On September 22, Earth will experience its second equinox of 2020. For a brief moment, the Sun’s light will shine directly on the planet’s equator, creating a moment when the period of night and day are almost exactly equal.
On the northern side of the equator, this moment is known as the autumnal equinox, and is widely associated with the beginning of Fall. That means leaf peeping and shorter days, although Daylight Saving Time won't end until November 1.
Astronomically speaking, the season will close with the December solstice on December 21, which marks the start of winter.
Why is there a Fall equinox?
The autumnal equinox occurs because of the Earth’s rotational axis, the angle at which it spins around the Sun. The Earth spins at an approximately 23.4 degree angle, which means that the Sun’s powerful rays hit the Earth unequally.
This inequality has widespread implications for the entire planet, creating the seasons as we know them.
On most days, the tilt creates an imbalance either favoring the southern or northern hemisphere. But during the two annual equinoxes, the Earth is completely perpendicular to the Sun’s rays.
When will the autumnal Equinox start?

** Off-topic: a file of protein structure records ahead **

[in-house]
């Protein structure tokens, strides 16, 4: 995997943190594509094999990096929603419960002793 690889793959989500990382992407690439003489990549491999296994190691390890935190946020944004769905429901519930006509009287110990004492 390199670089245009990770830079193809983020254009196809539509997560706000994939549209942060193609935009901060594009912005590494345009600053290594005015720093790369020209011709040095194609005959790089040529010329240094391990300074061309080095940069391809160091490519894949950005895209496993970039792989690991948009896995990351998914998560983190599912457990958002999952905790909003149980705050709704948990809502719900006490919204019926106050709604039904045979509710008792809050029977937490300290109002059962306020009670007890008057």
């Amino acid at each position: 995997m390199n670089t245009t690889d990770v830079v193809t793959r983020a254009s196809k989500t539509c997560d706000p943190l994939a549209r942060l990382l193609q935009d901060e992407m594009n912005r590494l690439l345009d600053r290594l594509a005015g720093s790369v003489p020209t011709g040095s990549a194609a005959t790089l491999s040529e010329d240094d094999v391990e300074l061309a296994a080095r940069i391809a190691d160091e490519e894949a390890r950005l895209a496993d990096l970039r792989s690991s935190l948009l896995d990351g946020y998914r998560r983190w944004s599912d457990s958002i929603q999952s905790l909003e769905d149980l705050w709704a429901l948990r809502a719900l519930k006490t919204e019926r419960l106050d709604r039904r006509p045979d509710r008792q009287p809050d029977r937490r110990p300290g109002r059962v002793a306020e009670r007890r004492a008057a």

Although some celebrate the equinox all day on September 22, it’s more of a passing moment.
On the East Coast, the Equinox will take place at exactly 9:31 AM on Tuesday September 22. The exact timing relative to you depends on where in the world you are, however.
What is an equinox?
At 9:31 AM Eastern, the Sun will cross the celestial equator, traveling north to south.
There’s no actual equator line, but scientists use an imaginary demarcation for measurements precisely like this.
What happens in the southern hemisphere?
The Equinox affects the southern hemisphere in the reverse. It is the start of autumn above the equator, but below it is the start of spring.
Lighting up the sky
According to NASA, both spring and autumnal equinoxes are prime time for auroras, the solar activity that translates into beautiful Northern Lights.
Historical records show that auroras are twice as likely to happen in fall or spring than the summer or winter.